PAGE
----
Nick L.: Due diligence is key, right? And culture. And at the end of the day, it's about people and what resonates with you. There's that old gut check, right, and it's important, especially when you're considering a franchise opportunity.
There's so many different variables when you're exploring a franchise, and they're new in a lot of respects. But at the end of the day, it's simplified in the respect that it comes down to people. And your gut ultimately knows where is home for you.
Pete: Yes. So it's really about the culture and the connection, everybody's got the numbers and all that kind of stuff, but the idea is that where do you feel like at home? That makes a lot of sense. What characteristics do you think people need to have to be a successful business owner like you? So what characteristics would you look for or suggest that people have to have to be a successful business owner?
Nick L.: Well, I think there's two types of business owners, the crazy ones and the smart ones. The smart ones follow the crazy ones and let the crazy ones pave the way and take the arrows in the back. The smart ones do their research, find the right franchise for them, and invest in a system that's proven and established.
The crazy entrepreneurs need a lot of optimism. A high pain tolerance and a lot of willpower. And the smart ones get to benefit from the years and years of proving out and the resources that are put in place for providing a business that you can step into and plug away in your market.
Pete: Okay. So one, I kind of heard you say you got to work hard, right? Especially if you're one of those crazy ones, as you say. And then the second is it's about this idea of really kind of working towards following a system, right?
So if you're going to invest in the system, you got to follow the system. All right, so hard work, following the system. What are the characteristics do people need to be a successful business owners?
Nick L.: You said it there. The coachability is huge, but turning coachability into franchise from learning the system and the processes that have been laid before you and converting that into being a coach, a team builder. Business ownership, I can speak specifically to LIME. It's about working on the business and building a team.
And ultimately, scaling that team and that comes down to the ability to paint a picture for the vision of what you're trying to create in your market. And consistently keeping in touch with your team to make that vision a reality.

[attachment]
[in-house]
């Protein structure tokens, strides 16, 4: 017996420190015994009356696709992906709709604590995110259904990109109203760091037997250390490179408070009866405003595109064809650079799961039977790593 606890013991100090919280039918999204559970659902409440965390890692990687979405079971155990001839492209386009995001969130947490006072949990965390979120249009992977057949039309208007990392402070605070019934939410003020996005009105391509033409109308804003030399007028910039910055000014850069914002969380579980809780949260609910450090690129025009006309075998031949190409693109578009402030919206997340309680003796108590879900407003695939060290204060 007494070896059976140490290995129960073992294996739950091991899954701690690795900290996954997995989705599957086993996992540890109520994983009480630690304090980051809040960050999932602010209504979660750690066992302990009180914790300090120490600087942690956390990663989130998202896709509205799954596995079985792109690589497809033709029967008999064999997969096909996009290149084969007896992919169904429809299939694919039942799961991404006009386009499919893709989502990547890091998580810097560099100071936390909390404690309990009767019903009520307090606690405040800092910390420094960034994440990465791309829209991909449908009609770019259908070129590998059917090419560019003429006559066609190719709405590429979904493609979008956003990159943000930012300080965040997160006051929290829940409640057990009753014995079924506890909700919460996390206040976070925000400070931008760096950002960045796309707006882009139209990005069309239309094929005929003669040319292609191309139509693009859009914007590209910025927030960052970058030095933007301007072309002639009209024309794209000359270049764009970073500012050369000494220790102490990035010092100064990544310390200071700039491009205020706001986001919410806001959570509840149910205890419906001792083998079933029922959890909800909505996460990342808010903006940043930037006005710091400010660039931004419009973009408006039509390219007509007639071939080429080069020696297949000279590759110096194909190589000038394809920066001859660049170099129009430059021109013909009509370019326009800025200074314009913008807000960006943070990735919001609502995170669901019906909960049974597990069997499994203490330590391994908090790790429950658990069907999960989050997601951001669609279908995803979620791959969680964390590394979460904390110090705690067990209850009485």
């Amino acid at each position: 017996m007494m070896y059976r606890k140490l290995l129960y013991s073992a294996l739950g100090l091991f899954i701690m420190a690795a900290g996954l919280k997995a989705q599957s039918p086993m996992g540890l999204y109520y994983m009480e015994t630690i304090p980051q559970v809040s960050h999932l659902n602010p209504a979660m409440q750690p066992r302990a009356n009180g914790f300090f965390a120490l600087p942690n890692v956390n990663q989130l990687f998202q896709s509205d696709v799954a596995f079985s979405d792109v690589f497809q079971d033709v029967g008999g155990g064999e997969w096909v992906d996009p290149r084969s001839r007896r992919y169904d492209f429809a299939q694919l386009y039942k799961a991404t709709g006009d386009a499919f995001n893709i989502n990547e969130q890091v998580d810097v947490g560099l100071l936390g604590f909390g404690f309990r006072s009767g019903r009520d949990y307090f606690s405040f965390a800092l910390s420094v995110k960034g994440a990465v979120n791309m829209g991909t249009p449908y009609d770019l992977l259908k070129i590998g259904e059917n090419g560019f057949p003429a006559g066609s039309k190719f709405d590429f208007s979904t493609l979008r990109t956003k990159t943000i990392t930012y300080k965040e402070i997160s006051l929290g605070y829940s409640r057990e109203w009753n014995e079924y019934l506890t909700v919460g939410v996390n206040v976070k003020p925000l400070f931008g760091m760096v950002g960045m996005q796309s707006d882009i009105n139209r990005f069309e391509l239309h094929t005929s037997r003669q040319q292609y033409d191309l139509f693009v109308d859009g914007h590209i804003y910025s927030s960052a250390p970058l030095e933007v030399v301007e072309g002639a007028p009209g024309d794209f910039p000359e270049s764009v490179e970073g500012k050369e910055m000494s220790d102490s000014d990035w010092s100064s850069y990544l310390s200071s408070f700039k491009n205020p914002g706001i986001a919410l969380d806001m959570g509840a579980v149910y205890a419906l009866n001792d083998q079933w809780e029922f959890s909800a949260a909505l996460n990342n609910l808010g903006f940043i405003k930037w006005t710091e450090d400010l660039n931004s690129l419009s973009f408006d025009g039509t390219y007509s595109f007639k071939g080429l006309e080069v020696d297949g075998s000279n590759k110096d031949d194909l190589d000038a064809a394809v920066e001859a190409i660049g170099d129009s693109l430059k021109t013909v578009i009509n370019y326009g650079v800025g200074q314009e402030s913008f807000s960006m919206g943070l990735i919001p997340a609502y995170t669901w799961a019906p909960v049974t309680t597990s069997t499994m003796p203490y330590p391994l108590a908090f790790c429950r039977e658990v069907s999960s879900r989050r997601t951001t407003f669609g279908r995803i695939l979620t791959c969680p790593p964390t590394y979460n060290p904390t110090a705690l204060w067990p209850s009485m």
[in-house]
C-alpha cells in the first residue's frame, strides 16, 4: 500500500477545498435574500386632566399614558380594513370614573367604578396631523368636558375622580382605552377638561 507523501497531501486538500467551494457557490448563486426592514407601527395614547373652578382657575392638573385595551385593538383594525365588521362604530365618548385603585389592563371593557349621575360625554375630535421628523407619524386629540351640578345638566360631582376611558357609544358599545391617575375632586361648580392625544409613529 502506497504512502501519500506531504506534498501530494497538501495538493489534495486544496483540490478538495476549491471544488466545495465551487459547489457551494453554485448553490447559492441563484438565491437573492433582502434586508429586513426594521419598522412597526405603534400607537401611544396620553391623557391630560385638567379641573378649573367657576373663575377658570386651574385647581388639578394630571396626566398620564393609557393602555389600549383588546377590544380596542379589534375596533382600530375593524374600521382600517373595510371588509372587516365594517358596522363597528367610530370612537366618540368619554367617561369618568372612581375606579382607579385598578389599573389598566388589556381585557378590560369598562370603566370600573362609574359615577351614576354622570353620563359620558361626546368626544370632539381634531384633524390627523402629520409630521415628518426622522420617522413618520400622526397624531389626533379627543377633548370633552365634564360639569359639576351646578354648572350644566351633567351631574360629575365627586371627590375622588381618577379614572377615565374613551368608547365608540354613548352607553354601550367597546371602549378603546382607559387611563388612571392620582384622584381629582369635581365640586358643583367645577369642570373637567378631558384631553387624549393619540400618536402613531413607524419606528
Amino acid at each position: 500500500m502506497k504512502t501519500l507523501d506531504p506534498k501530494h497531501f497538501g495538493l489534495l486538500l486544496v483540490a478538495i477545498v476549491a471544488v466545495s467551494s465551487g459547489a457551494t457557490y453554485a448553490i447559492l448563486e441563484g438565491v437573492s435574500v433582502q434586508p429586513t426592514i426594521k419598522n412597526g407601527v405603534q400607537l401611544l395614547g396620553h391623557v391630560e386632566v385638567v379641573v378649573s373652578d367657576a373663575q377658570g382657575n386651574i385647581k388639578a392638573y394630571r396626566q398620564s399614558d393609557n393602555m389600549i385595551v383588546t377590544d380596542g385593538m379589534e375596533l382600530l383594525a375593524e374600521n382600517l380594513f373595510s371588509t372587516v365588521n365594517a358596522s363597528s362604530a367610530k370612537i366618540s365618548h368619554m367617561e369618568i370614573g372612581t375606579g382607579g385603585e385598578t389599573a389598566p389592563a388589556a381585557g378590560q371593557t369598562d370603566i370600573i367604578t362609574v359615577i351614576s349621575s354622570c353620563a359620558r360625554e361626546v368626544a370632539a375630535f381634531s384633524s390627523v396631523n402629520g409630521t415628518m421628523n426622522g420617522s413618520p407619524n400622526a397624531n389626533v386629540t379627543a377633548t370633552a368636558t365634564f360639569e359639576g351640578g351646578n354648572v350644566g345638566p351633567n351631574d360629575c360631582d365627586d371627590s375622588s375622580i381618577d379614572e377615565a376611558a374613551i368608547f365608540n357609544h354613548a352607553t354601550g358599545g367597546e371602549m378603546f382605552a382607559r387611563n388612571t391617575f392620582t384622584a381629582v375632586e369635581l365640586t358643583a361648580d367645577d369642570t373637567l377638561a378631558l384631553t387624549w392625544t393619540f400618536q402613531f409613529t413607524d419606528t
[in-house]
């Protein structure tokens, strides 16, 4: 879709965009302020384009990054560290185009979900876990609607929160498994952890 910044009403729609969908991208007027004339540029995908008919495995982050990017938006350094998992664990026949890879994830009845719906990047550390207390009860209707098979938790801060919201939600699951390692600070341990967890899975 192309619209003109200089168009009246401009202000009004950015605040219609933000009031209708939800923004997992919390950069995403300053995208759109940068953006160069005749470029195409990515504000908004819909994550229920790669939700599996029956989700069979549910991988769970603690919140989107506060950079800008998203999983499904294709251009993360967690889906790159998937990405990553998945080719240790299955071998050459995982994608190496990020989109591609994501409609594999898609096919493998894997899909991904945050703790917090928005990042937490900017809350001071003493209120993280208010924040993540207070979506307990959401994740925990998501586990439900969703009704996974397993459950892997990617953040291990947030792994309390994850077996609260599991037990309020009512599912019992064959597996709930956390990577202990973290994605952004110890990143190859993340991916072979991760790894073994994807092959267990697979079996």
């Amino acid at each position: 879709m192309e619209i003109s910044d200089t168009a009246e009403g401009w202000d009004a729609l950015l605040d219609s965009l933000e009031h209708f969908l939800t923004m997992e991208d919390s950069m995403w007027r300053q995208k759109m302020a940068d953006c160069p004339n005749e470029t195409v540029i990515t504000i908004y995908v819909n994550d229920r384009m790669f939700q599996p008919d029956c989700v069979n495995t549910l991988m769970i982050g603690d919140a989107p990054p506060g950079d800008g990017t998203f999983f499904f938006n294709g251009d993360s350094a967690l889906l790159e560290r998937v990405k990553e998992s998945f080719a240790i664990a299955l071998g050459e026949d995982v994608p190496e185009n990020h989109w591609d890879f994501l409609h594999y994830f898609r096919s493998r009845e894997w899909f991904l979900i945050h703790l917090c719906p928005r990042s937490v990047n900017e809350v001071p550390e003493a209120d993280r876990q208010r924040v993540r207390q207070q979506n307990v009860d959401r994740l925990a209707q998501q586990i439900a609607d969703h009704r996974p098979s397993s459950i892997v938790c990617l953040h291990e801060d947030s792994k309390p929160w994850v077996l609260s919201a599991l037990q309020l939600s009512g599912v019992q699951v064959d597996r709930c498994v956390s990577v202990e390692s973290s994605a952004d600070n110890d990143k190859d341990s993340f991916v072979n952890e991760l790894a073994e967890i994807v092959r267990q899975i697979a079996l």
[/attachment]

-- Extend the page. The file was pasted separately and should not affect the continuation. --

And hopefully, there's some really cool technology in the middle that helps you run your business semi-absentee and pull on the levers that you need to within your business.
Pete: So what I heard you say it's really important to be a leader with your organization, as well as in the community, right? So as a business owner that's your responsibility is to drive and lead the business. Not necessarily do whatever the business does, but be a leader, is that right?
Nick L.: Yes.
Pete: Very good. You know if you were going to give somebody that's looking to invest in a business a book. What book would you share with them?
Nick L.: Well, I would do the kind gesture that that mentor did for me that I mentioned back in college. He recommended me to a book called e-myth revisited by Michael Gerber. It just blew my socks off and changed the way that I perceived the business that I was working in, trying to work on at the time in college.
And gave me that understanding of what a sound franchise business should be. One that has roles, process, systems. Can be duplicated and ultimately scaled through franchising. That book was a blessing for me and is one that's really been profound in the way that I scaled out the past 13 years to where I'm at today.
Pete: Yes. And e-meth revisited is one of my favorite books too. I actually give it to people every time they invest in a franchise. I share it because I think there's some great insights into it. So we're common there from that standpoint.
Do you follow any thought leaders like Darren Hardy or Tony Robbins? Do you have any thought leaders or kind of mentors out there?
Nick L.: I really like athletes. I'm from Denver; I absolutely love Peyton. I love the way he was, as we just coined to the leader. He really was an analytic, but also a driver and had a lot of charisma, and had fun in the process.
But put in the work to create the results. And I had a lot of appreciation watching him come to Denver and win the super bowl. And have a redemptive moment after being blown out that first time here in Denver.
Nick L.: So yes, I love athletics. And I wrestled in college; I love the locker room atmosphere. And I talk a lot about coaching, and I think that's just the gym rat that's inside of me. I had so much energy growing up. My parents had to put me in like three sports at a time just to keep me from tearing the house apart.
So I really like athletes, and I appreciate watching their storylines and how they deal with adversity, and it's just entertaining. But if you're talking about a thought leader in the business space, I really like a guy named Ed Mylett.
He has a podcast, it's like number one business, and he gets a lot of athletes and entrepreneurs on his show. Different thought leaders across the board, and I think he does a great job.
Pete: Well, I'll have to check him out. I had not heard that, so I will certainly do that. Do you think all the sports you did, the wrestling and stuff like that? Do you think that sets you up to be a successful business owner?
Nick L.: Oh, 100 percent. 100 percent, yes.
Pete: It's that 100% accountability, right? You're on that wrestling match; you can't blame it on anybody else. It's you versus your competitor, and there's no hiding from that standpoint?
Nick L.: Yes, no hiding.